Homemade Mascarpone Cheese

by Caterina Borg, Good Food Gourmet on April 6, 2011

Recently, I’ve been thinking of taking on the challenge of cheese making…not to the extent that I would want to try my hand at many of the aged cheeses, but I definitely want to familiarize myself with some of the easier products to make…like mozzarella and feta.

A good way to start is by trying my hand at something simple, and one of the easier products to make is mascarpone cheese.

This delightful triple cream cheese is commercially made from crème fraiche that is denatured with the use of tartaric acid. Some manufacturers also use full fat buttermilk in their recipes, but it depends on the brand.

In my research over the past few months, I noticed that many of the recipes I came across used tartaric acid, but others used vinegar or lemon juice…or a combination of both. The whole process involves the heating of heavy cream to at least 180°F, then the acid is added and then cooked until the mixture thickens. This product will not create any definite curds but will just get thick and generously stick to the back of spoon.

Unless you live close to a dairy farm, the most challenging issue for home cooks is the problem of not being able to source raw, unpasteurized milk. Cheese making requires unpasteurized and unhomogenized milk or cream and unfortunately, all dairy products in supermarkets are pasteurized and most are homogenized.

Pasteurization standards for all dairy products are different, so what may apply to cream will not necessarily apply to milk, mostly because of the fat content and intended use.

There are 2 different methods associated with pasteurization. The first is what is called High Temperature/Short Time (HTST) and is exactly what it states…the product is heated at a very high temperature (160°F) for a short time (20 seconds). The other is Ultra Heat Treated (UHT) where the milk is held at a very high temperature (275°F) for a minimum of one second.

Both of these heating processes allow for an extended shelf life for many products which can range from 3 weeks to 3 months. Many shelf stable products offer the added benefit of being stored unrefrigerated for 6-9 months if the UHT process is combined with sterile handling, as in aseptic containers.

Homogenization is the process that prevents the natural separation of cream from the milk by breaking the fat into smaller particles so that they remain in suspension with the rest of the milk.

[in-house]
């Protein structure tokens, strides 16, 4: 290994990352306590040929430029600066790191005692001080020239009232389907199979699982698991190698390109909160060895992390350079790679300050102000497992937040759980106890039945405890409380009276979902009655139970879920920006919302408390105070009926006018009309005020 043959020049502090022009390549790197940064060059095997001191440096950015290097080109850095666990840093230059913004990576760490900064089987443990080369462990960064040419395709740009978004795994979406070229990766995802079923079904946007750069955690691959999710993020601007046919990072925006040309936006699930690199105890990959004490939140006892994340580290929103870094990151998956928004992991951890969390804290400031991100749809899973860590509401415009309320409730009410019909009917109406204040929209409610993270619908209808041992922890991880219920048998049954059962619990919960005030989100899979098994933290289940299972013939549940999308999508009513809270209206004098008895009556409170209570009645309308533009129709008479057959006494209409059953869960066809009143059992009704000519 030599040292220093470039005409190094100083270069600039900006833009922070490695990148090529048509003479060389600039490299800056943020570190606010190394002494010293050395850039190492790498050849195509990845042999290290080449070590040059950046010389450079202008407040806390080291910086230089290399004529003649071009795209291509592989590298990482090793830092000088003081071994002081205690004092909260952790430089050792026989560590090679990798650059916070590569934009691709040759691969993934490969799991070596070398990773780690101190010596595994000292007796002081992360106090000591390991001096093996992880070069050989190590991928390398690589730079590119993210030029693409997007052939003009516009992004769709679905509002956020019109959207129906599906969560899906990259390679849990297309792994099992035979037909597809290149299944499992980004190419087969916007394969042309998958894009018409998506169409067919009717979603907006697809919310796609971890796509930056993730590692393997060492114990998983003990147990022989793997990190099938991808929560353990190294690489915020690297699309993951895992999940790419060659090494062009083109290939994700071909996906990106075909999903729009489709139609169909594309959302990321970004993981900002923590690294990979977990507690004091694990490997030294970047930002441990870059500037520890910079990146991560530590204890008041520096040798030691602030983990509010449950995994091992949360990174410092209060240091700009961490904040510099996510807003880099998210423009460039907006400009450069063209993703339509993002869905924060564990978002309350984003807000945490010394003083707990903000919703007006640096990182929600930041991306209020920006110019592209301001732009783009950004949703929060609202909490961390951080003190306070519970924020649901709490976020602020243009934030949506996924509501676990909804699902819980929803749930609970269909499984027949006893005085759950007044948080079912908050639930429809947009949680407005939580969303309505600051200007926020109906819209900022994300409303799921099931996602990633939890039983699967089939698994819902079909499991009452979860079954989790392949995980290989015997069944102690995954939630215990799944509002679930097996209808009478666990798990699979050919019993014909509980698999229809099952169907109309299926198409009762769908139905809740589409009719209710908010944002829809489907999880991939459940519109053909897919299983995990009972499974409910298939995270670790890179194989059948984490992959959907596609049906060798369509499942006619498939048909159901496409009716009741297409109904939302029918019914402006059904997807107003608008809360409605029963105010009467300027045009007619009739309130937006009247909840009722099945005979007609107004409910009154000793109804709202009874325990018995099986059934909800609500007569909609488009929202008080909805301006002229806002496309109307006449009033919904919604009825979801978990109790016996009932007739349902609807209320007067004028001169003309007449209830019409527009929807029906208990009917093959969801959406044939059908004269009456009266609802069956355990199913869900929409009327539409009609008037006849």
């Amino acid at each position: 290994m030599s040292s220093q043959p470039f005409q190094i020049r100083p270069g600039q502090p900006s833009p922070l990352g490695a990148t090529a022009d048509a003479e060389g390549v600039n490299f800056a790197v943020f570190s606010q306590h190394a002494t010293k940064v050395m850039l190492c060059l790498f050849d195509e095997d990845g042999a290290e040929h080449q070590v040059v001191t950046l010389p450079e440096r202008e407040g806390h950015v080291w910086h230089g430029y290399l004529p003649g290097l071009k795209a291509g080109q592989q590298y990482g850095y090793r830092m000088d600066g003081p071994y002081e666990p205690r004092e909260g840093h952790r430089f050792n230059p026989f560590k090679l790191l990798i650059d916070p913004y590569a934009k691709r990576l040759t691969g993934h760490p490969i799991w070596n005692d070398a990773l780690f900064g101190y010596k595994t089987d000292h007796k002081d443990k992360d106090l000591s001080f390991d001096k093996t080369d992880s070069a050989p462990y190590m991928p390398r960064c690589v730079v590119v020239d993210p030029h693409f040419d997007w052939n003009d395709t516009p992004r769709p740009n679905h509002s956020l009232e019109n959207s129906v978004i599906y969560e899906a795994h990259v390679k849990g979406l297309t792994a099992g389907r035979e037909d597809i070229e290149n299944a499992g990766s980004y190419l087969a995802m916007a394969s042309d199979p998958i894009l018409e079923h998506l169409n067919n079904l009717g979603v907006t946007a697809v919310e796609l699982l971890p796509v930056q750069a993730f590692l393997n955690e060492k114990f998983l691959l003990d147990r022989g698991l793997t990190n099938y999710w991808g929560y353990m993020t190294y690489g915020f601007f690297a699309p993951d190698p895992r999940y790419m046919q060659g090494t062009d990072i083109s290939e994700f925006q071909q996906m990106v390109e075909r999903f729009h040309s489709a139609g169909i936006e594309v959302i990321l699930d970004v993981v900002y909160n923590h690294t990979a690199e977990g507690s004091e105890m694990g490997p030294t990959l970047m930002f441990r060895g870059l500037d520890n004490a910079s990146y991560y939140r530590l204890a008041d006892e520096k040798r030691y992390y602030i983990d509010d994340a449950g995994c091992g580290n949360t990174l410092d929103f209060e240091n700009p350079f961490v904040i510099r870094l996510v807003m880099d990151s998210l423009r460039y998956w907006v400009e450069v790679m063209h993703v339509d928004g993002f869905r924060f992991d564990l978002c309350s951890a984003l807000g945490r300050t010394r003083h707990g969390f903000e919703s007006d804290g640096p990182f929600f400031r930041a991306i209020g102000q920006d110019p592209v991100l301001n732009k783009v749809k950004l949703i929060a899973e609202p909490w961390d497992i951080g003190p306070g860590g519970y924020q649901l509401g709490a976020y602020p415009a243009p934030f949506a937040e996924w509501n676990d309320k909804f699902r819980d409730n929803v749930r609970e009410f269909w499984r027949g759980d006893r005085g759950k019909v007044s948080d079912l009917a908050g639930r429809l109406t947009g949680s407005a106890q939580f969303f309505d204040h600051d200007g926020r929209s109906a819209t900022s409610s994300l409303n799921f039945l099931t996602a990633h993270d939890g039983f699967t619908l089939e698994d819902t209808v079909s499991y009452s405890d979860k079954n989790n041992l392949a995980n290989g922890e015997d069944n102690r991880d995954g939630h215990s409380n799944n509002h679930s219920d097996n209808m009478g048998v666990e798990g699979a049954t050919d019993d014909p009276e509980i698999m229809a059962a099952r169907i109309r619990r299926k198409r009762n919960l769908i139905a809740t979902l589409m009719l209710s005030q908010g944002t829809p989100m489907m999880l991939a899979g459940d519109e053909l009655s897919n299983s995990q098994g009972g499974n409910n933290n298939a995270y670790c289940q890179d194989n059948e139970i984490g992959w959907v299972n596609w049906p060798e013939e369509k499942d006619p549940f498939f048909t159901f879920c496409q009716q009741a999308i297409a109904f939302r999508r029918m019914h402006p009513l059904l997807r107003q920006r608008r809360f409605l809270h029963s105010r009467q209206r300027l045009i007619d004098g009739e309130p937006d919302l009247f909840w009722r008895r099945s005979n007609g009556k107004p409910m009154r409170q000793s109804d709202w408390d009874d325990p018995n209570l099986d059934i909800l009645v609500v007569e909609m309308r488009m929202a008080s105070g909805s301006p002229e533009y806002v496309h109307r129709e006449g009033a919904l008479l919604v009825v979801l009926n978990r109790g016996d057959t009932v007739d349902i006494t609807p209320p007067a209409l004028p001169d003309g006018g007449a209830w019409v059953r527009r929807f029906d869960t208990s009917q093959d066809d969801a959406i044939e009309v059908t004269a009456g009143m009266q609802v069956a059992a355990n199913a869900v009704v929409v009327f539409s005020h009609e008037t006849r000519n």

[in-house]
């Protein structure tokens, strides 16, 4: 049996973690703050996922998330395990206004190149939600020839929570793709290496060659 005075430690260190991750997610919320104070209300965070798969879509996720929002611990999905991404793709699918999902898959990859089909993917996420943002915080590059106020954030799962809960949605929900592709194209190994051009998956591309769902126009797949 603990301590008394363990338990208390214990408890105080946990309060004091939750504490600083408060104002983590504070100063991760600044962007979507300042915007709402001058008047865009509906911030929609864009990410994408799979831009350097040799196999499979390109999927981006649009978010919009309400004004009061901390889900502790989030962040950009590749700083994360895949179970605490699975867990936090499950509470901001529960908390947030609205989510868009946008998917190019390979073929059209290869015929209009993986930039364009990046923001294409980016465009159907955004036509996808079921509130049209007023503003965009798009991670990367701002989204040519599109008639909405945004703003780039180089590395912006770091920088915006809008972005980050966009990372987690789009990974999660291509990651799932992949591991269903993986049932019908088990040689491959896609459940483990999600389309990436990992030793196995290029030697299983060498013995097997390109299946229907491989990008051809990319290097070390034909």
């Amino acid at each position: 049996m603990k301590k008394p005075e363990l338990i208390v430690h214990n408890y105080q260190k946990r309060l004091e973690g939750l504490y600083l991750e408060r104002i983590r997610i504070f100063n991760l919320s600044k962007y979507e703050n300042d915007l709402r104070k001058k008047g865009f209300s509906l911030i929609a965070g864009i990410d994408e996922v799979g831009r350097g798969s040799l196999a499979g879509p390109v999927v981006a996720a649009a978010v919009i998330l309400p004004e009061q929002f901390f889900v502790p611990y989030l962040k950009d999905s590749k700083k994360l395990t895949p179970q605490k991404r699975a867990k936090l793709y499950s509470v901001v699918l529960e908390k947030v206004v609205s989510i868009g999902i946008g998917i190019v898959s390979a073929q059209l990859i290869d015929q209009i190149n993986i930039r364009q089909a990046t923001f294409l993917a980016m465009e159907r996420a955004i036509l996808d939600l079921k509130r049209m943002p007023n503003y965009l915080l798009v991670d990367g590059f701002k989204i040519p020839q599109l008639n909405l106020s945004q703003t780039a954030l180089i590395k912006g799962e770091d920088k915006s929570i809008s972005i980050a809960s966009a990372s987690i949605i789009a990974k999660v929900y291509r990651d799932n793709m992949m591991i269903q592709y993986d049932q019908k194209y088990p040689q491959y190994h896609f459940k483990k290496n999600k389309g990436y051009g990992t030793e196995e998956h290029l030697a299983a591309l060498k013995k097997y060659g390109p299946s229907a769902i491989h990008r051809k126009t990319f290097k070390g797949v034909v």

So what’s a cheese maker wannabe supposed to do?

Well, I went to my local Whole Foods and happened to find some heavy cream which was pasteurized (not UHT) but not homogenized, and surprisingly enough, it resulted in a lovely creamy product that I will definitely be making again.

The heating process takes some time, so make sure to set a couple of hours aside from start to finish. It may seem like a long time, but it is well worth the effort.

Use your delicious homemade mascarpone in a fabulous dessert, serve it on the side with assorted fruit, use it to add creaminess to your risotto or add an assortment of herbs from your garden and serve it with toasted garlicky baguette wedges. Either way, you can’t go wrong…

Homemade Mascarpone (makes 1-1/2 cups)

500 ml of heavy cream

1 tablespoons of lemon juice

Cheese cloth

Double boiler

Large food thermometer

Add the cream to a non reactive, stainless steel bowl and set this atop of a double boiler. Heat the cream on high temperature until it reaches between 175°F-190°F…this will take a while, especially the last ten degrees or so.

Once you have reached this temperature, add the lemon juice and continue stirring to allow the cream to cook for another 15 minutes. The mixture will thicken, but it will not form curds.

After the cooking process is completed, remove the bowl from the double boiler and allow to completely cool for at least 30 minutes uncovered.

Cut a double layer of cheese cloth and rinse this well under hot water. Use this to line a large sieve that has been placed over another bowl to catch the whey as it separates from the cheese.

Once the mixture has cooled, pour this carefully into the lined sieve, then cover and refrigerate for at least 24 hours.

The longer you leave it in the sieve the firmer it will become. Make sure to use it within 3 days, since this is a fresh product without any preservatives.

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{ 2 comments… read them below or add one }

avatar Spicie Foodie April 6, 2011 at 12:07 p

Wow that is so great for you to take on a new challenge. You gave so much great information and tips that I may be tempted to try this. Your mascarpone cheese looks great.

avatar Caterina Borg, Good Food Gourmet April 7, 2011 at 7:17 p

Thank you so much for your lovely comment…it was really easy to make and absolutely delicious…wait until you see what I made with it, I will post the recipe soon…

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